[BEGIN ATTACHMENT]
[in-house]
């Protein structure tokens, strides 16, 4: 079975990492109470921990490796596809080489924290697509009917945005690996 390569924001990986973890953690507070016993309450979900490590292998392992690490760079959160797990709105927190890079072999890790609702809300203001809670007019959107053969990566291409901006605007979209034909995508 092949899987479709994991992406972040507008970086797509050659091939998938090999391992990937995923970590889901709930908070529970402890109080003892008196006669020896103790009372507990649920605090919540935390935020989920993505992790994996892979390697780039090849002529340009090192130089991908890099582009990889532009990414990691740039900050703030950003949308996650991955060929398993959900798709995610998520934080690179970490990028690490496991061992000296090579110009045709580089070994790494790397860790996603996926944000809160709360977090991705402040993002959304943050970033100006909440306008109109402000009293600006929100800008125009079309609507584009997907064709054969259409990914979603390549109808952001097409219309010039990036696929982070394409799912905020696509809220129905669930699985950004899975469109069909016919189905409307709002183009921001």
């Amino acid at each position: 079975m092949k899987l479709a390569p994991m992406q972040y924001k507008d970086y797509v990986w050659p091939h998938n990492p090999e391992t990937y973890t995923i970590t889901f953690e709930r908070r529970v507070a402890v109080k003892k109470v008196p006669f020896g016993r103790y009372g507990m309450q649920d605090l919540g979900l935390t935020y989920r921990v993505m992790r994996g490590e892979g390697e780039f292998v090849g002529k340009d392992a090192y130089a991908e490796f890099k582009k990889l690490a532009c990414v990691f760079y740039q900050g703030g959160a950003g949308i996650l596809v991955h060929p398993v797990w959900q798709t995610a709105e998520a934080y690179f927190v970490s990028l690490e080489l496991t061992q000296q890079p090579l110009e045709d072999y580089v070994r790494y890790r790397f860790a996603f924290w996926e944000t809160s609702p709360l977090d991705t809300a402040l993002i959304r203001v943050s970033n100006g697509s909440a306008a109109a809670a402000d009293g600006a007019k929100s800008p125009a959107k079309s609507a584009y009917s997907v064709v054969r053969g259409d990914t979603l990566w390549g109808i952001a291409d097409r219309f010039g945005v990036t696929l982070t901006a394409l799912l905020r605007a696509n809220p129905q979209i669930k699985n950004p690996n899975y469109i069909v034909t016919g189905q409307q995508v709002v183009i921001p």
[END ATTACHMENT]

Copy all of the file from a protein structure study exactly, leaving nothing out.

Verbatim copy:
[in-house]
């Protein structure tokens, strides 16, 4: 079975990492109470921990490796596809080489924290697509009917945005690996 390569924001990986973890953690507070016993309450979900490590292998392992690490760079959160797990709105927190890079072999890790609702809300203001809670007019959107053969990566291409901006605007979209034909995508 092949899987479709994991992406972040507008970086797509050659091939998938090999391992990937995923970590889901709930908070529970402890109080003892008196006669020896103790009372507990649920605090919540935390935020989920993505992790994996892979390697780039090849002529340009090192130089991908890099582009990889532009990414990691740039900050703030950003949308996650991955060929398993959900798709995610998520934080690179970490990028690490496991061992000296090579110009045709580089070994790494790397860790996603996926944000809160709360977090991705402040993002959304943050970033100006909440306008109109402000009293600006929100800008125009079309609507584009997907064709054969259409990914979603390549109808952001097409219309010039990036696929982070394409799912905020696509809220129905669930699985950004899975469109069909016919189905409307709002183009921001």
């Amino acid at each position: 079975m092949k899987l479709a390569p994991m992406q972040y924001k507008d970086y797509v990986w050659p091939h998938n990492p090999e391992t990937y973890t995923i970590t889901f953690e709930r908070r529970v507070a402890v109080k003892k109470v008196p006669f020896g016993r103790y009372g507990m309450q649920d605090l919540g979900l935390t935020y989920r921990v993505m992790r994996g490590e892979g390697e780039f292998v090849g002529k340009d392992a090192y130089a991908e490796f890099k582009k990889l690490a532009c990414v990691f760079y740039q900050g703030g959160a950003g949308i996650l596809v991955h060929p398993v797990w959900q798709t995610a709105e998520a934080y690179f927190v970490s990028l690490e080489l496991t061992q000296q890079p090579l110009e045709d072999y580089v070994r790494y890790r790397f860790a996603f924290w996926e944000t809160s609702p709360l977090d991705t809300a402040l993002i959304r203001v943050s970033n100006g697509s909440a306008a109109a809670a402000d009293g600006a007019k929100s800008p125009a959107k079309s609507a584009y009917s997907v064709v054969r053969g259409d990914t979603l990566w390549g109808i952001a291409d097409r219309f010039g945005v990036t696929l982070t901006a394409l799912l905020r605007a696509n809220p129905q979209i669930k699985n950004p690996n899975y469109i069909v034909t016919g189905q409307q995508v709002v183009i921001p």